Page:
"The Romanov Cross" (Bantam), by Robert Masello
Army epidemiologist Frank Slater does the right thing -- and is court-martialed for his actions -- in Robert Masello's latest novel, "The Romanov Cross."
During sentencing, Slater is stripped of his military credentials and pay. Surprisingly, he's given no jail time, but he soon learns why.
His expertise is needed in Alaska, where a burial site containing victims of the 1918 Spanish flu pandemic has begun to erode. The exposed bodies might contain the deadly virus, and if they do, Slater must make sure the contagion doesn't start again.
The same year the plague killed so many, the Romanov family in Russia was murdered. In a second narrative, Anastasia, the youngest daughter of Czar Nicholas II, miraculously survives and escapes with the help of a young soldier.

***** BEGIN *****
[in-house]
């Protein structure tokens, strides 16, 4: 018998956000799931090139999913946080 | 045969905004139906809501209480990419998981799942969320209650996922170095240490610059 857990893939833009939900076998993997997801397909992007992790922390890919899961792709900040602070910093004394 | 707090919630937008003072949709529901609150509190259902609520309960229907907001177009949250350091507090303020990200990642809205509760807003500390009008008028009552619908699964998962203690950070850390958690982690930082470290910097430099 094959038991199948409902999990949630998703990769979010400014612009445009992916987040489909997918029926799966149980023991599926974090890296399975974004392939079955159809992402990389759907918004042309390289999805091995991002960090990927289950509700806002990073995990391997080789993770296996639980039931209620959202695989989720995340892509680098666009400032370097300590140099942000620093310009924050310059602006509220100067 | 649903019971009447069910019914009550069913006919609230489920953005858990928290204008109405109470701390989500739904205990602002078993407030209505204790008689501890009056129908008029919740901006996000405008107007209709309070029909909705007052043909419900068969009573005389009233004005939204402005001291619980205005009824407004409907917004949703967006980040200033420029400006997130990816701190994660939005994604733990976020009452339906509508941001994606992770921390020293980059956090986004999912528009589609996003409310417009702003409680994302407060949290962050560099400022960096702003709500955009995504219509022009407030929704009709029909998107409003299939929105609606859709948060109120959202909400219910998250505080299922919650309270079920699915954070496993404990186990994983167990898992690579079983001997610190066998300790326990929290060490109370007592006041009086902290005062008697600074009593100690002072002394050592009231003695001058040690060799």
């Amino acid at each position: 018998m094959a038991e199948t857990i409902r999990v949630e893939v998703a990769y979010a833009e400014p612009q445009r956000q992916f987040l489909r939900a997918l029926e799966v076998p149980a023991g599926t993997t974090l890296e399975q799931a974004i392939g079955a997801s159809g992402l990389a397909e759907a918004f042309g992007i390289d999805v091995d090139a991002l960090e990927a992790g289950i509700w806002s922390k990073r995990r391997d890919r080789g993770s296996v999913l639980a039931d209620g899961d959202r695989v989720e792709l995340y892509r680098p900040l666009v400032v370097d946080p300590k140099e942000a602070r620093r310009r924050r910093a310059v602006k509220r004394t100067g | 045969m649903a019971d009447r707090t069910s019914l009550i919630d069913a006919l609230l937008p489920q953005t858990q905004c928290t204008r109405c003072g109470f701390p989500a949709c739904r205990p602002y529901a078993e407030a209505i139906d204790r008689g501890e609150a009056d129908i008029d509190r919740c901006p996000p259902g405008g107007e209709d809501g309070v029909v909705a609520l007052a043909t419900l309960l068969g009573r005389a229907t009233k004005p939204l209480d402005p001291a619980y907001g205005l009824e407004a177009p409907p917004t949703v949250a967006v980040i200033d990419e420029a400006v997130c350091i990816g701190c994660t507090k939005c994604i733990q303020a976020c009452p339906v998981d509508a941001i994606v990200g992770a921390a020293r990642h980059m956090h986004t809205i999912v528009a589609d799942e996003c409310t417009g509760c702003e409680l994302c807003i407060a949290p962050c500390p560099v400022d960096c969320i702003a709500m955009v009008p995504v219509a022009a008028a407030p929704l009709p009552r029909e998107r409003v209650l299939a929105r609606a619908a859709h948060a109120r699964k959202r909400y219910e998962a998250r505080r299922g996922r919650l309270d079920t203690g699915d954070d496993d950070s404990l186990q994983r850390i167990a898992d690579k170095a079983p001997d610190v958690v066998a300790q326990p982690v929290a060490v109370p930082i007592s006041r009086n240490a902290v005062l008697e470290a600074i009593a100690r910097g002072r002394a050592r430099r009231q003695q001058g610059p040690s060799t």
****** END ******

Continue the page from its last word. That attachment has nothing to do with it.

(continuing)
Anastasia has a piece of jewelry given to her by the mad monk Rasputin that promises to protect her from harm.
The love story between Anastasia and the soldier tears at the heartstrings. The mixture of their love story, the history of what happened to the Romanov family and the depth of Anastasia's despair during her escape would make a terrific stand-alone novel. Add Slater's story and a modern-day flu epidemic possibly killing millions of people and the stories come together. There are even elements of a ghost story and outright horror.
All these elements shouldn't work together, but they do. "The Romanov Cross" holds readers' attention from the beginning to the very end.
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